________________ CM . . . . Volume XIX Number 4. . . .September 28, 2012


Judy Moody Saves the World! (Judy Moody, #3).

Megan McDonald.
Illustrated by Peter H. Reynolds.
Somerville, MA: Candlewick Press (Distributed in Canada by Random House of Canada), 2010.
144 pp., pbk., $7.00.
ISBN 978-0-7636-4859-6.

Note: Judy Moody Star-Studded Collection.
ISBN 978-0-7636-4714-8.
Contains Volumes 1-3. $21.00.
Judy Moody Uber-Awesome Collection.
ISBN 978-0-7636-5411-5.
Contains Volumes 1-9. $54.00.

Grades 1-4 / Ages 6-0.

Review by Todd Kyle.




On the way home, Judy gulped in fresh air.

"You look like a goldfish in a toilet," Stink said.

It was no use. Fresh air was not helping.

Fresh air just made her look like a toilet fish. Stink's Crazy Strip was already in the mail. What if Stink won the contest? What if she could never even come up with an idea?

She, Judy Moody, was in a mood.


In Judy Moody Saves the World!, the third book in the Judy Moody series, Judy pursues her dream of saving the environment. Her "Heal the World" motif for a bandage-design contest loses to her brother Stink, her efforts to get rid of everything produced in the rainforest (like pencils and a rubber toilet plunger) are rejected by her family and classmates, and setting Stink's pet toad free into the wild gets her grounded. Even her plan to climb a tree and stay there until the trees are saved is foiled. But with a little help from her arch-rival, Jessica Finch, Judy hatches a plan to collect recyclables and use the cash refund to plant trees in Costa Rica, and her world is saved.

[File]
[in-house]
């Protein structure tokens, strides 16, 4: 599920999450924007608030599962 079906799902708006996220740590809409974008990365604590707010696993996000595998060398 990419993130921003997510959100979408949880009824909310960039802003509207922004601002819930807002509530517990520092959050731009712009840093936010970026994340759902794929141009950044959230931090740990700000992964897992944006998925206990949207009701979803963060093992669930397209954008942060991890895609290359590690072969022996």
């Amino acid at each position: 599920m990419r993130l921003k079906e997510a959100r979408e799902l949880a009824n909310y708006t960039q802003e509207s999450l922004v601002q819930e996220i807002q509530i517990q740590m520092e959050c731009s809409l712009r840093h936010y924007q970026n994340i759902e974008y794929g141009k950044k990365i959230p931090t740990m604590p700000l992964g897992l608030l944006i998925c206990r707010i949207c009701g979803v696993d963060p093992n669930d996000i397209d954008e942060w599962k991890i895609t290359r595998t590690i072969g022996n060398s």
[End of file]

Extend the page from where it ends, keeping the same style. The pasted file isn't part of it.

As usual, Megan McDonald hits the exact rhythm of a spunky eight-year-old's mind. Judy's sense of overt self-importance is matched only by her ability to flit from one failed mission to the next, to go from the depths of despair to the heights of excitement in one breath. The environmental theme is pursued without subtlety, yet without seeming contrived. The real theme, of course, is reflecting single-minded middle-grade obsessions right back to her readers.

      The only inconsistency here is having Judy use the word Band-Aid interchangeably with the fictional product Crazy Strips. Although Band-Aid is accepted as a generic term, if the goal is to avoid the use of real product names, bandage might have been better to describe what the product is.

Highly Recommended.

Todd Kyle is the CEO of the Newmarket Public Library in Ontario.

To comment on this title or this review, send mail to cm@umanitoba.ca.

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